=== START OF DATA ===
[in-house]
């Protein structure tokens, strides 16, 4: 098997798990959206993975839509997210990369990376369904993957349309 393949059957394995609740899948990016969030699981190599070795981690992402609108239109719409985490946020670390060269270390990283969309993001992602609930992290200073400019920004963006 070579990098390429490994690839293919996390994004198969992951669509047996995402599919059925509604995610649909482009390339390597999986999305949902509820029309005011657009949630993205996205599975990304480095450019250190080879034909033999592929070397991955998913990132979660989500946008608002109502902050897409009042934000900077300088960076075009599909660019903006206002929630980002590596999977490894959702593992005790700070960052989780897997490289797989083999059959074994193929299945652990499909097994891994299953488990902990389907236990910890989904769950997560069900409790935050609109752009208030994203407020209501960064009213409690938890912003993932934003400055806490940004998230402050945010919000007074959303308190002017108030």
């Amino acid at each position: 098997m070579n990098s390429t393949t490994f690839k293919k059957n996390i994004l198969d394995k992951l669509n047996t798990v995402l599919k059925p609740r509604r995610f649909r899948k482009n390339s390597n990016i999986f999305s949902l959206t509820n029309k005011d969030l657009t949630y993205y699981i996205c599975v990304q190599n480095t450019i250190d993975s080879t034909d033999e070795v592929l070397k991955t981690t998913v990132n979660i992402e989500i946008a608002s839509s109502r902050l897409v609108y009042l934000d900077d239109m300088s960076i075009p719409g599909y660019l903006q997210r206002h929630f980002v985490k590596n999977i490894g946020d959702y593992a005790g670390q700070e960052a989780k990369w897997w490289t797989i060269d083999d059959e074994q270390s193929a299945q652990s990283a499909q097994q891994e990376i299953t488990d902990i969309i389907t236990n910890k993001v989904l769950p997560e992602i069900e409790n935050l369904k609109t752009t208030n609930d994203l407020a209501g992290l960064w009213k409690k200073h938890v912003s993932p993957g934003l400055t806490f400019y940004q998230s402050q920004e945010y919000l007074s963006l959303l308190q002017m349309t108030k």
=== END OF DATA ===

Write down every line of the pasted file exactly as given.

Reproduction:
[in-house]
């Protein structure tokens, strides 16, 4: 098997798990959206993975839509997210990369990376369904993957349309 393949059957394995609740899948990016969030699981190599070795981690992402609108239109719409985490946020670390060269270390990283969309993001992602609930992290200073400019920004963006 070579990098390429490994690839293919996390994004198969992951669509047996995402599919059925509604995610649909482009390339390597999986999305949902509820029309005011657009949630993205996205599975990304480095450019250190080879034909033999592929070397991955998913990132979660989500946008608002109502902050897409009042934000900077300088960076075009599909660019903006206002929630980002590596999977490894959702593992005790700070960052989780897997490289797989083999059959074994193929299945652990499909097994891994299953488990902990389907236990910890989904769950997560069900409790935050609109752009208030994203407020209501960064009213409690938890912003993932934003400055806490940004998230402050945010919000007074959303308190002017108030």
């Amino acid at each position: 098997m070579n990098s390429t393949t490994f690839k293919k059957n996390i994004l198969d394995k992951l669509n047996t798990v995402l599919k059925p609740r509604r995610f649909r899948k482009n390339s390597n990016i999986f999305s949902l959206t509820n029309k005011d969030l657009t949630y993205y699981i996205c599975v990304q190599n480095t450019i250190d993975s080879t034909d033999e070795v592929l070397k991955t981690t998913v990132n979660i992402e989500i946008a608002s839509s109502r902050l897409v609108y009042l934000d900077d239109m300088s960076i075009p719409g599909y660019l903006q997210r206002h929630f980002v985490k590596n999977i490894g946020d959702y593992a005790g670390q700070e960052a989780k990369w897997w490289t797989i060269d083999d059959e074994q270390s193929a299945q652990s990283a499909q097994q891994e990376i299953t488990d902990i969309i389907t236990n910890k993001v989904l769950p997560e992602i069900e409790n935050l369904k609109t752009t208030n609930d994203l407020a209501g992290l960064w009213k409690k200073h938890v912003s993932p993957g934003l400055t806490f400019y940004q998230s402050q920004e945010y919000l007074s963006l959303l308190q002017m349309t108030k």